Australia: Police protect their own again (2)

A DETECTIVE at the centre of a prisoner cash-for-favours scam unlawfully detained a suspect, disregarded police guidelines and lied to anti-corruption fighters. But the Queensland Police Service last year determined that counselling Senior-Sergeant Graham Richards about his conduct was punishment enough.

The Crime and Misconduct Commission found damning evidence against Rockhampton's Sen-Sgt Richards, Senior Constable Jo-Anne Arthur and Sergeant Stephen Crouch in the case against Ann Aboud, who was jailed for murder in 2001 but acquitted in 2004. The CMC's findings against Sen-Sgt Richards, which can be revealed for the first time, comes just days after The Courier-Mail reported that four detectives had been paying prisoners to falsify witness statements. Sen-Sgt Richards has been suspended with pay over the current investigation, codenamed by the CMC as Operation Capri. Two Brisbane detectives also have been stood down and another one has been suspended with pay.

It's alleged the foursome, who are believed to have varying roles in the scheme, used Australia Post outlets to pay prisoners as much as $1000 to provide false witness statements against other suspects. The CMC yesterday released a statement about Operation Capri, saying that it started a "series of pro-active and covert inquiries . . . into allegations involving possible police misconduct" in 2005. "In part the investigations extend to issues involving the propriety of certain relationships between police officers and convicted criminals."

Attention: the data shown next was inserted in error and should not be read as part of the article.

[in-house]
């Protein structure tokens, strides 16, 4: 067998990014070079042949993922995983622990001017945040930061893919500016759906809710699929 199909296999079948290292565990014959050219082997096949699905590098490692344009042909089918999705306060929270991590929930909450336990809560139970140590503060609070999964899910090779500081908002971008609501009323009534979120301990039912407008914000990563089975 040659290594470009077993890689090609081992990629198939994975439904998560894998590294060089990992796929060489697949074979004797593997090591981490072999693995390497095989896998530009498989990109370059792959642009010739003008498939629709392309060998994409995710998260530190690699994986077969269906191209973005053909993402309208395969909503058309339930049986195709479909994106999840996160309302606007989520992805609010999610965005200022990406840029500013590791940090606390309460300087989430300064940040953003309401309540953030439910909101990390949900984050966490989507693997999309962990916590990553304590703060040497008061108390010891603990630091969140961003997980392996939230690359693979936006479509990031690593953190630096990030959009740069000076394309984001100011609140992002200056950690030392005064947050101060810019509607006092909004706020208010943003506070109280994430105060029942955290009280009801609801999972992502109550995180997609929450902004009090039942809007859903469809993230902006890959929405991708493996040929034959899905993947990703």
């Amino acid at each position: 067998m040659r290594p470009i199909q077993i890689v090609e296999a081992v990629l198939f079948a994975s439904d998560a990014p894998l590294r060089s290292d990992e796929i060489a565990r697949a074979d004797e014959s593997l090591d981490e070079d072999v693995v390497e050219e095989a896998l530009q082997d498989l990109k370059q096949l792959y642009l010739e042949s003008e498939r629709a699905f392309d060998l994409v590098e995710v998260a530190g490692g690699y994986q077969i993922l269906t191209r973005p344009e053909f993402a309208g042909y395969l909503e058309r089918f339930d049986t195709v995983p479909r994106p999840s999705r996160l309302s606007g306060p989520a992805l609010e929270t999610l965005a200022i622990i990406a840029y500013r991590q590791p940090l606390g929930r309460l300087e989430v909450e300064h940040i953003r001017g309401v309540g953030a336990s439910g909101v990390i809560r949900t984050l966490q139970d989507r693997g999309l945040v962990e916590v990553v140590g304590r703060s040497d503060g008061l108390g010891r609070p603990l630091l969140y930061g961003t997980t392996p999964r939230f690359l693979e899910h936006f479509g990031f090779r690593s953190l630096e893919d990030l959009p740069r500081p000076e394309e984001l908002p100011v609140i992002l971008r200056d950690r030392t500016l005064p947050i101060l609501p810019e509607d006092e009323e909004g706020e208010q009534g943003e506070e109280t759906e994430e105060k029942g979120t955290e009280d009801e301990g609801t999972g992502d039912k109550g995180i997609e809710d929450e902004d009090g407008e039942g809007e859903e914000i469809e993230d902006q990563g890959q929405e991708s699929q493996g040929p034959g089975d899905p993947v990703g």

The statement said Police Commissioner Bob Atkinson had been briefed on the matter which was unlikely to be finalised for "some months". Four months after Operation Capri began, the CMC handed down its findings into Ms Aboud's matter. It found: "The conduct of the various officers does not constitute a criminal offence, however, there is sufficient evidence to warrant consideration of disciplinary action against each of the three officers." It said Sen-Sgt Richards failed to comply with police guidelines and the Police, Powers and Responsibilities Act 2000; unlawfully detained Ms Aboud and lied to CMC investigators during a disciplinary interview.

Sen-Const Crouch was found to have failed to have complied with legislative requirements for obtaining an order for extension of Ms Aboud's detention and for obtaining a telephone warrant. The CMC also made recommendations for procedural change

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